Japan to strengthen monitoring of foreign investments

The government will strengthen its screening and monitoring system for foreign investment capital in order to prevent the outflow of advanced technologies handled by Japanese companies, The Yomiuri Shimbun has learned.

According to government sources, the National Security Secretariat (NSS) and related ministries and agencies will start a full-scale discussion to share information in a new council. The council will conduct thorough prescreenings of foreign investments in Japanese companies and monitor such investments after they are made.

Set up along the lines of the U.S. Committee on Foreign Investment in the United States (CFIUS), the new council is an expanded version of a meeting held in summer that gathered participants from the NSS and Finance, Trade, and General Affairs ministries. It will share cases of investments and trends, and continue to monitor investments as necessary. If a company is found to be at risk, its competent authorities will take measures to correct the situation.

In the revised Foreign Exchange and Foreign Trade Law enacted in May 2020, the government tightened regulations on core industries that are particularly important for national security.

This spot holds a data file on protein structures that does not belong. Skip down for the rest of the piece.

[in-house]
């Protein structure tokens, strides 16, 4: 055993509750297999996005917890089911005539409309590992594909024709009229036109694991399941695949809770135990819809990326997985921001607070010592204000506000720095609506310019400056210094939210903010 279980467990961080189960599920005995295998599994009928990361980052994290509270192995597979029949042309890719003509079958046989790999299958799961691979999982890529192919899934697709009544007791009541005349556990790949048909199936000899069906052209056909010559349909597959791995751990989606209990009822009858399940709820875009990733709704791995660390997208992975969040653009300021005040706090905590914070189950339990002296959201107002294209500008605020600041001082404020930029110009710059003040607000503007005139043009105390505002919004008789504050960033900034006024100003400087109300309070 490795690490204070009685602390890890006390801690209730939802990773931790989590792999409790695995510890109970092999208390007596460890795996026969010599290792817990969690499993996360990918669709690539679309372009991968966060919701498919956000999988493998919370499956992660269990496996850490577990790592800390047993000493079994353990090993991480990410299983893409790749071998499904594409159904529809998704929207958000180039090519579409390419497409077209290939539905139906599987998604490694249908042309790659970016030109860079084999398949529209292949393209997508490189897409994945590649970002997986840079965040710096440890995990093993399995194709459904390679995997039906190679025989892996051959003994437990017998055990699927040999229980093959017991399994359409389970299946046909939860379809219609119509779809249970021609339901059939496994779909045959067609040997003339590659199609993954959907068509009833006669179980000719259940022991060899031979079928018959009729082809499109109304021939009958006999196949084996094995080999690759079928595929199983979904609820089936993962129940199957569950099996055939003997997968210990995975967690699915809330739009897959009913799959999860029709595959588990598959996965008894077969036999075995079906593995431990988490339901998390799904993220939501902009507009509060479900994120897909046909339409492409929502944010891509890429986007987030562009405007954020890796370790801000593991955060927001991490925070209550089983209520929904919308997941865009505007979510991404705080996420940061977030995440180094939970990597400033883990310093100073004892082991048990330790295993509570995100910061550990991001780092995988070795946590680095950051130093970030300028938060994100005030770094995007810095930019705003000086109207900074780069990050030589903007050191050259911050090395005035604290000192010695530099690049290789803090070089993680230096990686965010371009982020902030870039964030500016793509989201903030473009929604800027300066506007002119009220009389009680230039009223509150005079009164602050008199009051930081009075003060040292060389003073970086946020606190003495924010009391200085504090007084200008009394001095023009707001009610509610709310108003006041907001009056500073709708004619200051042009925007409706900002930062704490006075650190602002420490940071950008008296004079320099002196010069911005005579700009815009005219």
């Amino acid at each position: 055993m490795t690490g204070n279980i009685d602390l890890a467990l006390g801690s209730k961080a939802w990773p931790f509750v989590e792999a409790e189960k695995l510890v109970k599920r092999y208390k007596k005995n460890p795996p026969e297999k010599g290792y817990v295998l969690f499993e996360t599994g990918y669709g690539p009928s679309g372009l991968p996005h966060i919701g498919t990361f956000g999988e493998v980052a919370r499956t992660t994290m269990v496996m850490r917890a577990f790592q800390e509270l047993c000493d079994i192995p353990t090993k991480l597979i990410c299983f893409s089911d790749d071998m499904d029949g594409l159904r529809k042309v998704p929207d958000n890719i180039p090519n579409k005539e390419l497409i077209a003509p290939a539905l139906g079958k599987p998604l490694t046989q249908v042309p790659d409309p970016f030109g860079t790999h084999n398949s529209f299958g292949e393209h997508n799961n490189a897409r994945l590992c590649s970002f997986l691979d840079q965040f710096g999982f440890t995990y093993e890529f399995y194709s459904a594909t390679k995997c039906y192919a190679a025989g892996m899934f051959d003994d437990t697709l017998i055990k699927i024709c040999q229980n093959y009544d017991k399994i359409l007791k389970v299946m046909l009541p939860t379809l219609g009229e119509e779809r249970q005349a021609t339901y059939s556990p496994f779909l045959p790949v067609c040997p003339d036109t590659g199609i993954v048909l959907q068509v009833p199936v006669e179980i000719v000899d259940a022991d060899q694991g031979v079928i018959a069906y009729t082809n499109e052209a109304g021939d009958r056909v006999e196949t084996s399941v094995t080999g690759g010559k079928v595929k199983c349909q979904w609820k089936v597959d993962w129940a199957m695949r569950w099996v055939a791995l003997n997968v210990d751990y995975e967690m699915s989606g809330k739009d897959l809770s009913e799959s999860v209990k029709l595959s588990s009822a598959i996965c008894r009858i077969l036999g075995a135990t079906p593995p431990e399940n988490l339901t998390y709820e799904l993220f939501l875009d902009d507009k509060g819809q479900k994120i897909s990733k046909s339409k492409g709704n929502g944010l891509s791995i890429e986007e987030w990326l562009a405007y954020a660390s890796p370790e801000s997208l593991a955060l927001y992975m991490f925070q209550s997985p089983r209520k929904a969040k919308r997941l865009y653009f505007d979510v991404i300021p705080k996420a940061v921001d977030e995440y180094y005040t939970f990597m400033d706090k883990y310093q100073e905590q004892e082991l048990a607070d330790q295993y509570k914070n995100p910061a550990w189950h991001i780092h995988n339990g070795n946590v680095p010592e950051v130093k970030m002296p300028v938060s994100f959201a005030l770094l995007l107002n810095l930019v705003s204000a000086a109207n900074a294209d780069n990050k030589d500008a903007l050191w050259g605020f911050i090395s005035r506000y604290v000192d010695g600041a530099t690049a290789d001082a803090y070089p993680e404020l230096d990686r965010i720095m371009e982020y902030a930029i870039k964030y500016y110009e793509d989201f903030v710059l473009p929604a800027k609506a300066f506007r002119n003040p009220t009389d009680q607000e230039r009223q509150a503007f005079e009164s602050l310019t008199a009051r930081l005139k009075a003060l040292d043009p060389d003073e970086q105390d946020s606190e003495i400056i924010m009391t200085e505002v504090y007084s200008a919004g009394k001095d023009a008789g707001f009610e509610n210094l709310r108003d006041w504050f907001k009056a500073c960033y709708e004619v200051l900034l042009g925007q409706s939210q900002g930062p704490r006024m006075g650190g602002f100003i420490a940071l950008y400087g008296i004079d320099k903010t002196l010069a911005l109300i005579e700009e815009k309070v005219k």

The threshold for requiring a prior notification of investment was changed from 10% or more of the outstanding shares or voting rights to 1% or more. However, companies are exempted from the notification requirement if they meet certain requirements, such as not allowing access to undisclosed technologies.

Still, there are concerns it would be difficult to ascertain whether companies are in compliance.

In March, Chinese tech giant Tencent invested in Rakuten Inc. through a subsidiary without prior notification. China’s National Intelligence Law obliges domestic companies to cooperate in intelligence-gathering activities, and there was widespread alarm over leakage of information to China.